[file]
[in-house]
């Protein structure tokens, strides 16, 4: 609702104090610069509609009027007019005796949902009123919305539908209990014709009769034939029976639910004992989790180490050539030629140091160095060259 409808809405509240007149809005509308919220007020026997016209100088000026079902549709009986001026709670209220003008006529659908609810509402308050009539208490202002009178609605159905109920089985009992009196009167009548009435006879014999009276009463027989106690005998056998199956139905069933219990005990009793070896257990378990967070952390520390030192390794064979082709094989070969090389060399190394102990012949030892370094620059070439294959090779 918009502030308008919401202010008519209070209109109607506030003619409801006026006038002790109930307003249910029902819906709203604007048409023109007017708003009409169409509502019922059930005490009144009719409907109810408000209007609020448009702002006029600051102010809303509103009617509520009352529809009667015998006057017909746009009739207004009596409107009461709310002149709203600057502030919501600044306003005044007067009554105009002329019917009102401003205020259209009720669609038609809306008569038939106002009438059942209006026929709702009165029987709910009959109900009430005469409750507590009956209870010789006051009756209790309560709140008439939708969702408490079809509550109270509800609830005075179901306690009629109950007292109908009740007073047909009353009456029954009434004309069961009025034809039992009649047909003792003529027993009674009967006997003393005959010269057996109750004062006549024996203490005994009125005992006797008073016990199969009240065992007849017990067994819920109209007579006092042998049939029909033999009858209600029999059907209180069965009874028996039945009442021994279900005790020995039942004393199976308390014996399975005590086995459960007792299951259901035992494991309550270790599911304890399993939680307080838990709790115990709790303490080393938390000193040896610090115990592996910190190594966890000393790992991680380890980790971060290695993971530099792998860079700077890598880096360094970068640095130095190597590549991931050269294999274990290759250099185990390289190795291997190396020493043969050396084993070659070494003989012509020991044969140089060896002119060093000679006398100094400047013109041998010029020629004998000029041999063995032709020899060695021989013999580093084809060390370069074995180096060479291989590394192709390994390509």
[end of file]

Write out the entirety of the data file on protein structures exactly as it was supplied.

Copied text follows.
[in-house]
């Protein structure tokens, strides 16, 4: 609702104090610069509609009027007019005796949902009123919305539908209990014709009769034939029976639910004992989790180490050539030629140091160095060259 409808809405509240007149809005509308919220007020026997016209100088000026079902549709009986001026709670209220003008006529659908609810509402308050009539208490202002009178609605159905109920089985009992009196009167009548009435006879014999009276009463027989106690005998056998199956139905069933219990005990009793070896257990378990967070952390520390030192390794064979082709094989070969090389060399190394102990012949030892370094620059070439294959090779 918009502030308008919401202010008519209070209109109607506030003619409801006026006038002790109930307003249910029902819906709203604007048409023109007017708003009409169409509502019922059930005490009144009719409907109810408000209007609020448009702002006029600051102010809303509103009617509520009352529809009667015998006057017909746009009739207004009596409107009461709310002149709203600057502030919501600044306003005044007067009554105009002329019917009102401003205020259209009720669609038609809306008569038939106002009438059942209006026929709702009165029987709910009959109900009430005469409750507590009956209870010789006051009756209790309560709140008439939708969702408490079809509550109270509800609830005075179901306690009629109950007292109908009740007073047909009353009456029954009434004309069961009025034809039992009649047909003792003529027993009674009967006997003393005959010269057996109750004062006549024996203490005994009125005992006797008073016990199969009240065992007849017990067994819920109209007579006092042998049939029909033999009858209600029999059907209180069965009874028996039945009442021994279900005790020995039942004393199976308390014996399975005590086995459960007792299951259901035992494991309550270790599911304890399993939680307080838990709790115990709790303490080393938390000193040896610090115990592996910190190594966890000393790992991680380890980790971060290695993971530099792998860079700077890598880096360094970068640095130095190597590549991931050269294999274990290759250099185990390289190795291997190396020493043969050396084993070659070494003989012509020991044969140089060896002119060093000679006398100094400047013109041998010029020629004998000029041999063995032709020899060695021989013999580093084809060390370069074995180096060479291989590394192709390994390509």